Money’s a tough subject because (I think) the conversation immediately becomes one of comparison. That’s not my intention with this post because at the end of day, whether the budget is $1,000 or $10,000, or $100,000, it’s all a lot of money and I think every bride struggles with where to prioritize funds. Researching realistic wedding budgets was what brought me to Weddingbee to begin with and I think it would be somewhat hypocritical of me not to disclose our actual budget breakdown before wrapping up my time here.
I will preface this post by saying, please be kind. It appalls no one more than me how many dollar bills we put into this wedding and I know all too well it was an obscene amount of money for one day. That said, I wouldn’t change a thing. For the rest of my life, I’ll get the warm and fuzzies whenever I think back to our wedding, and I can’t put a value on that. OK, here we go. This is going to hurt. A lot.
reBar’s closing definitely threw me for a loop, especially when it came to our budget. We could estimate that based on a 150 person guest list we’d be spending $27,000 on venue and staff (including tip), catering, alcohol, DJ, and cake/cupcakes. And so when we splurged in some other areas (i.e, photography, videography, my dress, etc., I felt OK about it because the deal we were getting at reBar offset those higher costs. When reBar shut down, the whole budget went to shit because (1) no other venue could match reBar’s deal and (2) we were committed to vendors that we had already booked and overspent on. So while we started with a budget of $45,000, that was re-assessed to $55,000* upon reBar’s closing. We did recoup some of the extra expense via the wedding insurance, but I’m getting a bit ahead of myself. OK, I was stalling there for a bit, but I’m really gonna do it now. Just like a Band-Aid.
Number of guests: 150
Location: Brooklyn, NY
Date: December 12, 2014
Type: Catholic church ceremony followed by an evening progressive cocktail reception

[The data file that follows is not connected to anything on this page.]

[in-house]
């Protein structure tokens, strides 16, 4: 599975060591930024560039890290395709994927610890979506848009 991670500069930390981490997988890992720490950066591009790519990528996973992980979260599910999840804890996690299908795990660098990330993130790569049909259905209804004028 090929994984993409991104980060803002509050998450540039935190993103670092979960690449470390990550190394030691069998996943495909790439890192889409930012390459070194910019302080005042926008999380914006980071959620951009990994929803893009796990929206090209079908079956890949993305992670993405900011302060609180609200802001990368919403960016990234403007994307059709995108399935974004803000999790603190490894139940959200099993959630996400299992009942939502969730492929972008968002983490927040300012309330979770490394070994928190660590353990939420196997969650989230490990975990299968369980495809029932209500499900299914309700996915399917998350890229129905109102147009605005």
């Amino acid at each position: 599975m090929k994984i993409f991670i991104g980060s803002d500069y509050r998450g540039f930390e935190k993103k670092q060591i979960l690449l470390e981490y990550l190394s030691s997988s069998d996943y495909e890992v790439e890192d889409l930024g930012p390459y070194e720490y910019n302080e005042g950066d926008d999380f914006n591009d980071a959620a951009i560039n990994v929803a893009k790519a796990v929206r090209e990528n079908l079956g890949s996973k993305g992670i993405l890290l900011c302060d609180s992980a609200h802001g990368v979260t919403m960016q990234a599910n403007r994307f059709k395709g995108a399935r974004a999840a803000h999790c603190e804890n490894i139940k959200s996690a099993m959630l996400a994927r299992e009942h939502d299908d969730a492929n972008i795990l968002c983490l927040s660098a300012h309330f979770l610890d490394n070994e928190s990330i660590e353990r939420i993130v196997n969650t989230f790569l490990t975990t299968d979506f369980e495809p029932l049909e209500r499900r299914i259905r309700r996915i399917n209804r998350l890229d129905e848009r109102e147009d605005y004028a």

OK, guys, ready for the epic tale of my unhealthy fixation on letterpress? It goes a little something like this…
Late 1990s: In my elementary school classes, I became obsessed with filling a notebook page with notes (written in pen only), flipping the page over, and running my fingers over the raised reverse-lettering on the back. I was an odd child. To this day, I insist on taking all my notes in pen, never pencil.
Spring 2010: On a whim, I took a letterpressing class in my last semester of college, “just for funsies.” I ended up spending more time on that class than I did on all my other classes combined (senioritis, what?). I just loved the classy twist on my pen indentations. Turns out, I’m not the only weirdo who likes to run her fingers over tactile print!
It was around this time (or maybe it was a year or two later—at this point, who knows) that I first heard about the L letterpress and the DIY letterpress possibilities. Somewhere in the back of my brain, I thought that maybe someday I would make our wedding invitations with one.
This post contains a lot of information, so my apologies if it seems a tad bit convoluted!
After a whole lot of planning, and attention to detail, we were suddenly on the eve of our stag and doe, with a house full of supplies and alcohol. We hosted a little get-together with some of our bridal party and family, making Jello shooters, preparing food, and getting the last of everything organized.
On Saturday morning, GM Coach met us at our house, we loaded up both of our vehicles, and we headed to the Hall to set up. GM JB and BM Mel met us there, and we all got busy unloading and figuring out how to arrange everything. My parents also came with a load of things, and helped get everything mostly set up.*** We all went home for a few hours to get ready and met back up at 5:00 PM to go over the night and eat pizza.
All photos personal
En route to the hall with GM Coach and Nelson (who made a short appearance)
I’m 38. He’s 44. We’ll each be saying “I do” for the first time in November. Why it took so long for us to find each other, I have no idea. But once we did, we jumped into our relationship feet first, with no regrets.
I’ll never forget the first time I (sort of) told Mr. Puffer I loved him. We were at a pizza joint not far from my apartment, grabbing a quick bite before we were to meet my brother and his boyfriend at a local haunted house. (If you’re ever near Phoenixville, Pennsylvania in September/October, and you like being scared out of your wits, check out the Pennhurst Asylum. It’s rockin’.)
What we were discussing escapes me right now, but I remember we were dancing around the whole “do we have a future” topic. Finally, I think I said something around the lines of, “I could see a future with you.” And when he pressed me for more details, I’m pretty sure I added, “I think I’m falling in love with you.”
The entrance to our venue is a little closed off. You turn off the main road and go about 200 yards to a small intersection. The venue entrance is directly across that intersection, but hidden by large bushes, so we wanted people that aren’t familiar with the area to know how to get there. That’s when we came up with the idea for a little parking sign to get people where they need to be.
We bought two 2′x2′ pre-cut pieces of plywood from Lowe’s and two hinges. The idea was to make a sandwich board sign. Super simple if you ever need a sign for anything. Mr. Coral sanded and stained the wood so that it was beautiful.
Then, he added two hinges to make it fold open and closed.